Your care team will be looking after you the whole time, and your support partner will usually be able to stay with you too. Barring any immediate medical needs, you’ll be able to meet and feel your baby next to you – and maybe even try breastfeeding for the first time – almost immediately.

What are the potential risks of a C-section?

C-sections are an incredibly common method for delivering babies, accounting for about 1 in every 3 births in the United States. While C-sections are generally considered safe, like any major surgery, they still carry some risks.

While rare, infection is always a possibility with any surgery. Your surgical team and your postpartum care team will follow rigorous health and safety protocols from start to finish to help minimize any risk. But it will also be important for you to closely follow wound care instructions while you heal at home.

Other risks can include allergic or other negative reactions to anesthesia, blood loss, blood clots and accidental injury of you or your baby.

What to expect from unplanned or emergency C-section recovery

Whether you give birth vaginally or by Cesarean section, your body will have done an incredible thing. You’re going to be tired, sore and maybe even a little anxious. But it’s going to be okay.

When it comes to C-section recovery, the healing timeline is a bit longer than a vaginal birth because you just had a major surgery. This usually means a couple more days in the hospital and a couple more weeks at home before returning to normal activities, when compared to an average vaginal delivery.

While you heal, a lot of bending and lifting will be off the table, as you will need to avoid straining your lower belly. Don’t worry – you can pick up your baby, but you should ask for help with anything heavier or more involved. You can expect pain in your abdominal area too, for which medication may be prescribed. You may also experience some vaginal bleeding throughout the weeks of your postpartum recovery.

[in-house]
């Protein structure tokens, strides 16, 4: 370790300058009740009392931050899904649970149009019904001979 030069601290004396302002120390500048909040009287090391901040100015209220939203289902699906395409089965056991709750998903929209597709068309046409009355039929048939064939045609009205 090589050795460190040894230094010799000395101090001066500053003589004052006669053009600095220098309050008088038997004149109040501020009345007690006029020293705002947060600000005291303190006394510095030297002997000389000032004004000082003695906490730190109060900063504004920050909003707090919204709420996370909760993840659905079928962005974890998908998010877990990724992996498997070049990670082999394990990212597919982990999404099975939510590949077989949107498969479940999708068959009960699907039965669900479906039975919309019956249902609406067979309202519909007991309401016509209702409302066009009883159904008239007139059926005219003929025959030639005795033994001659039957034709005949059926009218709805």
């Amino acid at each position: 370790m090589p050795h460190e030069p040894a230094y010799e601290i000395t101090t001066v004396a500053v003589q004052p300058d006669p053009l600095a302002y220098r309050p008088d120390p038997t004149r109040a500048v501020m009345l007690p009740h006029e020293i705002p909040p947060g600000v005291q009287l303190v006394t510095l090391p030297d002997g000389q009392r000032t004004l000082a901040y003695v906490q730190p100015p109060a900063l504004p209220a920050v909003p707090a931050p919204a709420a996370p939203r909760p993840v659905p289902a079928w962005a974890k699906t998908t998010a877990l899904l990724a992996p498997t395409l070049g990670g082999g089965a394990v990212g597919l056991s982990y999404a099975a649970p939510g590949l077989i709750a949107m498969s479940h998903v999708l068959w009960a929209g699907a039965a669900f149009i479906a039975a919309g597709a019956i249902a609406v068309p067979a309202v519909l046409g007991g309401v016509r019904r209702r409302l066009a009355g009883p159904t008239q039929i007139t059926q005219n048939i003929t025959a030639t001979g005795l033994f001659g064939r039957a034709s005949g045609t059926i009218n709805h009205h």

Getting enough sleep and doing some light walking every day will help your recovery progress and help prevent post-C-section complications. Be gentle with yourself, and plan to take things slow. You’ll be given plenty of instructions and tips for recovering from your C-section before you go home.

But if you find yourself unsure about what to do or not do, we’re available 24/7 and just a phone call away. HealthPartners patients can call 800-551-0859. Park Nicollet patients can call their clinic directly during regular business hours, or 952-993-4665 if it’s after hours. For questions and advice on new baby care, you can also call our 24/7 BabyLine at 612-333-2229.

But most importantly, take this time to adjust to your new life. You’ve earned it! Kick back (gently), try to relax and bond with your baby.

Unplanned doesn’t have to mean unprepared

The thought of having an unplanned C-section can be overwhelming. But unplanned doesn’t have to mean unprepared.

Know that C-sections are common – and that you didn’t do anything wrong if one is recommended. Your care team has just one thing in mind when recommending a C-section: the health, safety and well-being of you and your baby.

When the time comes to bring your baby into the world, we want you to feel ready. So, if you have any questions, talk with the doctor or midwife who’s providing your pregnancy care. Also, choose a hospital-based birth center that’s prepared for every possibility.

We want to help you have the safest, most comfortable birth experience possible. Our birth centers are designed with flexibility in mind and supported by expert care professionals. We’re ready to help you through every step of the birthing process, planned and unplanned.

Find a hospital-based birth center that’s ready for everything.